The most popular criticism in libertarian circles invokes Mises' regression theorem to argue that Bitcoin won't work because it isn't arising from a preexisting commodity. But all the regression theorem says is that money _can_ arise without foresight based on use as money emerging from use as a commodity. It doesn't say that money, even non-fiat money _must_ arise that way. There are many other factors involved, including, with our considerable economic knowledge, foresight. Just as we can foresee that some designs for stock exchanges will lower transaction costs more than others, so can we foresee such things for different currencies based on their security, trust, convenience, etc. properties. Not that our foresight is anywhere close to perfect -- there are a number of ways in which Bitcoin could fail. Just that we don't actually need a preexisting commodity to get the ball rolling, such as making shiny jewelry, any more than a stock exchange has to be useful as jewelry or anything else before it becomes useful for trading stocks.

    Two possibly quite valid criticisms of Bitcoin are that (a) the most obvious initial markets for Bitcoin are illegal (money laundering for dictators, drug dealers, etc.) and that the security of Bitcoin has not been, AFAIK, audited by talented cryptographers. Grischenko does have some insightful comments which are disconcerting. The claim that Bitcoin provides "anonymity" in particular is exaggerated: it relies on other mechanisms for anonymity as Bitcoin itself links all transactions. Every peer keeps the transaction history of all peers. So it's not at all clear that those other mechanisms in conjunction with Bitcoin will actually provide sufficient anonymity. It just doesn't have anywhere close to the much stronger anonymity properties provided by Chaumian cash.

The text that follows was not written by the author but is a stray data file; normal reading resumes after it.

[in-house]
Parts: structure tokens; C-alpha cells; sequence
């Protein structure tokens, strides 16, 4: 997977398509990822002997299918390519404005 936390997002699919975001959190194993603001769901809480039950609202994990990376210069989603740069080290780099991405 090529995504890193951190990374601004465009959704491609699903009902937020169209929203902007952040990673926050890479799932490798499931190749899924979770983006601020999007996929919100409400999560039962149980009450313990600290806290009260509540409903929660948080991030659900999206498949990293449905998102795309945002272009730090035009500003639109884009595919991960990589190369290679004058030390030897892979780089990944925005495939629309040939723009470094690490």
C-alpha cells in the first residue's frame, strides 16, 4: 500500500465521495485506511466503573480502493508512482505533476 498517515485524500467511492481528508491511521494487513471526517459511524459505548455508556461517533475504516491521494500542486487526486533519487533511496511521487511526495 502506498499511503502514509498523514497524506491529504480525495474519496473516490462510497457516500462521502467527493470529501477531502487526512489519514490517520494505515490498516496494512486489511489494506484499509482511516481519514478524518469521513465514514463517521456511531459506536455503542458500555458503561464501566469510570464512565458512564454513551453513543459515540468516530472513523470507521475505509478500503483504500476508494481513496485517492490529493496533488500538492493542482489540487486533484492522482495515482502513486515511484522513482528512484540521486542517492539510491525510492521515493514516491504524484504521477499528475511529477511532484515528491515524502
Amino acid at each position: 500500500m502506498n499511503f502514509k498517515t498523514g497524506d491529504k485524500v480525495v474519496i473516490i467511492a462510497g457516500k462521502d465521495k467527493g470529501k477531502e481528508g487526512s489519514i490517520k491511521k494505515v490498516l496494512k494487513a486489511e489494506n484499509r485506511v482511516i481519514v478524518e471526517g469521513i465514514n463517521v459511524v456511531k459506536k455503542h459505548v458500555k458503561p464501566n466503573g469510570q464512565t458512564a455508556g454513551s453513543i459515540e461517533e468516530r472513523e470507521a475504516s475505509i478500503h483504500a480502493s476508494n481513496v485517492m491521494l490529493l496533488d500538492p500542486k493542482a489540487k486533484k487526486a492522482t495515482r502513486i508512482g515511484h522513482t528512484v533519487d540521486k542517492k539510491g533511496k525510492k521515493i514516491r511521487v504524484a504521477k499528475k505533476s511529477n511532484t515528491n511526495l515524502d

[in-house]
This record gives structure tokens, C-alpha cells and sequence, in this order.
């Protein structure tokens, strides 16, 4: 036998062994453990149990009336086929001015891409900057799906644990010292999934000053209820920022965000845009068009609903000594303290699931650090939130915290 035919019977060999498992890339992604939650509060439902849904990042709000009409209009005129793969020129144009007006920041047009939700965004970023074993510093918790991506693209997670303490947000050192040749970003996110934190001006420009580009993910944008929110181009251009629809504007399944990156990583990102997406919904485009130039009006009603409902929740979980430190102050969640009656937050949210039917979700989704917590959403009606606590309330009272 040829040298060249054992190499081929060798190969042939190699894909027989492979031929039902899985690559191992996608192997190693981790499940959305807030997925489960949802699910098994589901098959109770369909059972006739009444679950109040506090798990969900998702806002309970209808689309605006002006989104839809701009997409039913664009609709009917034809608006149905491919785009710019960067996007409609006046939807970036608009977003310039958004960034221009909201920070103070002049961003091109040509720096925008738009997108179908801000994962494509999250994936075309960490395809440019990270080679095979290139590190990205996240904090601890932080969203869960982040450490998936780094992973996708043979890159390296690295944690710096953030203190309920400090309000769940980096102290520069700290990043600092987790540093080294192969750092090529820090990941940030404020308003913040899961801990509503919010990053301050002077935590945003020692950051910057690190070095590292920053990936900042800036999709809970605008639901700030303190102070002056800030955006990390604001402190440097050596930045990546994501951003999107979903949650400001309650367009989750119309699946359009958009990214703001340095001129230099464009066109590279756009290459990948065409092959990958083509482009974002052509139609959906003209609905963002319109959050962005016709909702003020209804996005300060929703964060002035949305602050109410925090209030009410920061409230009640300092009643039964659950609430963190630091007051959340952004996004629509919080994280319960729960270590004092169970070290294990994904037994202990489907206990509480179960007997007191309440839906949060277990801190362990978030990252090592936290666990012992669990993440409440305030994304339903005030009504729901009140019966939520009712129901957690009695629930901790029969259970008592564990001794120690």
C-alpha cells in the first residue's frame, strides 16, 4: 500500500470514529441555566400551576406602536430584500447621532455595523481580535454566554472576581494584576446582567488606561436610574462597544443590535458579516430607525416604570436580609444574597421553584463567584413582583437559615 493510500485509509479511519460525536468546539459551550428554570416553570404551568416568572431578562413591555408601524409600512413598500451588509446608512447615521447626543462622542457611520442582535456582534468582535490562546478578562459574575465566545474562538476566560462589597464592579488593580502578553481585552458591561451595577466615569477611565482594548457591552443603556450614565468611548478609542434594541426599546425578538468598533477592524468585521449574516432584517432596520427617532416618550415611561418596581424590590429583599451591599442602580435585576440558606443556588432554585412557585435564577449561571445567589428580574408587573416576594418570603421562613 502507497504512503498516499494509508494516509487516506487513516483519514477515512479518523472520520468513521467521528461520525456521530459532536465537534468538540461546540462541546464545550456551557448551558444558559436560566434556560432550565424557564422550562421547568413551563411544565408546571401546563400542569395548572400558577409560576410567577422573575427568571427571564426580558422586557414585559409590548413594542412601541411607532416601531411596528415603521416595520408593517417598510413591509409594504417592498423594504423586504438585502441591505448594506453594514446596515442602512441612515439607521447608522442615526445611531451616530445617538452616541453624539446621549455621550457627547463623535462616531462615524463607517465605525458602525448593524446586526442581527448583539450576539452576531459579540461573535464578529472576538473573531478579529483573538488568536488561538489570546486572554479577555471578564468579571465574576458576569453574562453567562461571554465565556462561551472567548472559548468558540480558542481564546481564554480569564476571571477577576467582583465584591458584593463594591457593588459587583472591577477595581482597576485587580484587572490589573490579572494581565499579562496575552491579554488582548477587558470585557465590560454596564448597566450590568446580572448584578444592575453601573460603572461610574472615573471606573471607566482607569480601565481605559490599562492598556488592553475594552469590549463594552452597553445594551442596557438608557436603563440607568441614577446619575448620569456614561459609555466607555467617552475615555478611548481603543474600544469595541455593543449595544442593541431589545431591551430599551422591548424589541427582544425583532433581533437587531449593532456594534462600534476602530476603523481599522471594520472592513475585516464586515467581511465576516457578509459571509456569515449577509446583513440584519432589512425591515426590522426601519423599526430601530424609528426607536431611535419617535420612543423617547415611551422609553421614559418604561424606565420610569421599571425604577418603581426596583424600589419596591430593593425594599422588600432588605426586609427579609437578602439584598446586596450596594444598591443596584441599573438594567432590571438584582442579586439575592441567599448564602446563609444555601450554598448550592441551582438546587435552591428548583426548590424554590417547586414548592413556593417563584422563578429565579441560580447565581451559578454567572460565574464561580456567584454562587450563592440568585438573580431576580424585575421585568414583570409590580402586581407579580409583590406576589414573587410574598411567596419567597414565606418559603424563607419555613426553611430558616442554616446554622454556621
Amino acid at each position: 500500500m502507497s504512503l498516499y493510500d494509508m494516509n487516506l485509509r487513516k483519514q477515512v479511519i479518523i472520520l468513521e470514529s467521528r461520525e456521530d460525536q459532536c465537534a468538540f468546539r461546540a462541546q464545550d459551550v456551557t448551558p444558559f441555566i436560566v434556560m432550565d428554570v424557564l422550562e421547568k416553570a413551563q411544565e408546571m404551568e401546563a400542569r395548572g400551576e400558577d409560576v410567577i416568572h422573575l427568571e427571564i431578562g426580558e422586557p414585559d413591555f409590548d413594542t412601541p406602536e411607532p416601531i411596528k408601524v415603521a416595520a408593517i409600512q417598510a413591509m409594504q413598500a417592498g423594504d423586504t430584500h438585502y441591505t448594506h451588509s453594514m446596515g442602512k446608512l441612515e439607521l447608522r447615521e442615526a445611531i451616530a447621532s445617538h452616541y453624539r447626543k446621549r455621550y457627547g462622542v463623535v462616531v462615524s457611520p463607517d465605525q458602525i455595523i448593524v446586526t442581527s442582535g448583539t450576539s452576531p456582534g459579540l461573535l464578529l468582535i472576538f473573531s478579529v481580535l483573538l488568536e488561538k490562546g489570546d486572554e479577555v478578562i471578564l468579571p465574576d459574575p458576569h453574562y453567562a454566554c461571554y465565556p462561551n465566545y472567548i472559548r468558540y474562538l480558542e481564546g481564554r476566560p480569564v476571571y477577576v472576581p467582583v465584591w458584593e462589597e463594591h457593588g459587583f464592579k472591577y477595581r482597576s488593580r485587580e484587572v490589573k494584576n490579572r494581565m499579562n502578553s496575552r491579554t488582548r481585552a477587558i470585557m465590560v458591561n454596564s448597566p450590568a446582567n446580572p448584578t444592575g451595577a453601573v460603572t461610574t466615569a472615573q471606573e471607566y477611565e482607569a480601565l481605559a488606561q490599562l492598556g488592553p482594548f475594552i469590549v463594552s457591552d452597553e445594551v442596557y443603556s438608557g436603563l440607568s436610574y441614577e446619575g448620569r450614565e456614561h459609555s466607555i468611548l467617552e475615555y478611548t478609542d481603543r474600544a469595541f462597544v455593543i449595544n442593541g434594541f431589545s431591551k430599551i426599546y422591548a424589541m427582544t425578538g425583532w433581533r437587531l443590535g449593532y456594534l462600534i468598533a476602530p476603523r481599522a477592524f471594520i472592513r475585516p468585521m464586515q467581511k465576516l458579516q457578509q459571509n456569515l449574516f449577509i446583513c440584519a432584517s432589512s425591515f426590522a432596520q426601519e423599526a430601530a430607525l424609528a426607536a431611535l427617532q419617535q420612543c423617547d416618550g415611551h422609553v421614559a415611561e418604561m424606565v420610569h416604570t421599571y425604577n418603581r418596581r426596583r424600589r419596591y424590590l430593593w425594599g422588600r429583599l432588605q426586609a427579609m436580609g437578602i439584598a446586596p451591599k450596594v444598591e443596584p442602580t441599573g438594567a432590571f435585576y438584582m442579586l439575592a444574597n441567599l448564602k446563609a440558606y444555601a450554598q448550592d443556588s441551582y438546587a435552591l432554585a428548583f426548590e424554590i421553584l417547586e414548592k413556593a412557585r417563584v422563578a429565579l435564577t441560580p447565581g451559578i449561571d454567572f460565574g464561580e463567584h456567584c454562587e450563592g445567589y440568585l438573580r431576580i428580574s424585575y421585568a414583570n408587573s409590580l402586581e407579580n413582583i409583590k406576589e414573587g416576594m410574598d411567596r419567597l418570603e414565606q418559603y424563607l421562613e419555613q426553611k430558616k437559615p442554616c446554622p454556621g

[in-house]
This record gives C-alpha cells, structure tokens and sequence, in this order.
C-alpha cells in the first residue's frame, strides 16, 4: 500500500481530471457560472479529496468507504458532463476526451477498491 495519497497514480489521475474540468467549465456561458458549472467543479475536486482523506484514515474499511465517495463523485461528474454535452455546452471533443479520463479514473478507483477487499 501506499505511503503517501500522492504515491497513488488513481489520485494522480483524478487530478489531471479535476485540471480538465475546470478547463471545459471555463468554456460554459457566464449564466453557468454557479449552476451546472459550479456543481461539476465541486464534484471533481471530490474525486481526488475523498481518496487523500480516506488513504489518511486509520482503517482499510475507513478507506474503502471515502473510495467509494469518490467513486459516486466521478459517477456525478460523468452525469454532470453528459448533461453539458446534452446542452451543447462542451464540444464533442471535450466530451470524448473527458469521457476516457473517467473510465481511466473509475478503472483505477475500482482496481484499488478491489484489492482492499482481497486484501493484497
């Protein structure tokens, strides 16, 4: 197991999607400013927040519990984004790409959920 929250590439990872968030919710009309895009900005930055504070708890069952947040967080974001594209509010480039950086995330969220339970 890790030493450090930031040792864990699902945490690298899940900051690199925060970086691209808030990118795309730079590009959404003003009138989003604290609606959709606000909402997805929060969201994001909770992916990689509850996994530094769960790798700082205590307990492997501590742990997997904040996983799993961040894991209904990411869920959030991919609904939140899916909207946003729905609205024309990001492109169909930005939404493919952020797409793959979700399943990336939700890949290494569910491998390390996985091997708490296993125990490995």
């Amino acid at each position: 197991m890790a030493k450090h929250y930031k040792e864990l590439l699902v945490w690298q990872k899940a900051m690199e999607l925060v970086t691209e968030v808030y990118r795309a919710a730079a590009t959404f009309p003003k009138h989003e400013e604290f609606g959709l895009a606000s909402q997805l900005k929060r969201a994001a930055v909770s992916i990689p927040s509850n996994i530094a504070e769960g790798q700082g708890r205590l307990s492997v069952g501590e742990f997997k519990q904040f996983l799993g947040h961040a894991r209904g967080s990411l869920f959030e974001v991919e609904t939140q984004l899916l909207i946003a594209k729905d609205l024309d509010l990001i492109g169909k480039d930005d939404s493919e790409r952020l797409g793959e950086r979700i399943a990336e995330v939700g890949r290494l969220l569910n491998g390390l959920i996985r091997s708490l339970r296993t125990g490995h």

OTOH it has something far more important and useful (beyond the illegal markets) than anonymity, namely Byzantine distributed trust.

    Incidentally, while not discounting Nakamoto's ideas and implementation which are nothing short of genius, most of the main ideas behind Bitcoin came from a guy who also wrote a great article about the nature of money and how it can arise in ways other than how Menger and Mises described. Besides failing to recognize the advantage of Byzantine distributed rather than centralized trust, Laurie is missing Szabo's idea of "unforgeable costliness" and how non-fiat money is a subset of "collectibles" that have this property (regardless of whether they emerged a la Menger and Mises from preexisting commodities or not):

  3. The technical arguments here are a bit over my head. But there is one thing in Ben Laurie's critique that too I questioned when I first came across Bitcoin. This is the mining aspect & why Bitcoins are costly to make. It didn't seem to make sense to me.

    However, with hindsight I can see that the ability to 'mine' Bitcoins has helped to hook people into the currency and given it momentum. It might be a pointless exercise technically (I simply don't know), but i reckon its been hugely important in Bitcoin's success so far.

  4. I may start taking "bitcoins" seriously when my spell check no longer flags it and, or I can purchase nano "bitcoins".

  5. Quote
    ... I have to ask: why? What has changed in the last 10 years to make this work when it didn’t in, say, 1999, when many other related systems (including one of my own) were causing similar excitement? Or in the 20 years since the wave before that, in 1990? As far as I can see, nothing.

    1999? How about the introduction of the euro in January and the Central Bank Gold Agreement (CBGA) signed on Sept 26 in Washington, D.C.? That's my guess. Perhaps, paraphrasing the well-known saying, "Plus ça change, plus c'est la même chose", the more things appear separated, the more they are connected. Perhaps not. What do I know? Maybe only this:
    ... Some critics such as the Gold Anti-Trust Action Committee (GATA) however, maintain that the Washington Agreement did not serve to limit central bank gold sales at all. Rather, it served a very different purpose. According to GATA, central banks throughout the 1990s, had been leasing out their gold to privileged bullion banks, in order to suppress the price of gold, and bolster the value of their national currencies. Through the mechanism of the Washington Agreement, central banks were able to account for the sale of gold which they no longer had possession of. Therefore, bullion banks weren't required to return their leased gold by purchases of gold on the open market, which would have driven up its price. This also would have caused the value of national currencies to fall. Therefore according to GATA, the Washington Agreement simply allowed central banks to sell their gold to the bullion banks which had in fact, already leased it.
    This was documented in an article written by GATA.

    Connecting these dots is left as an exercise for the student.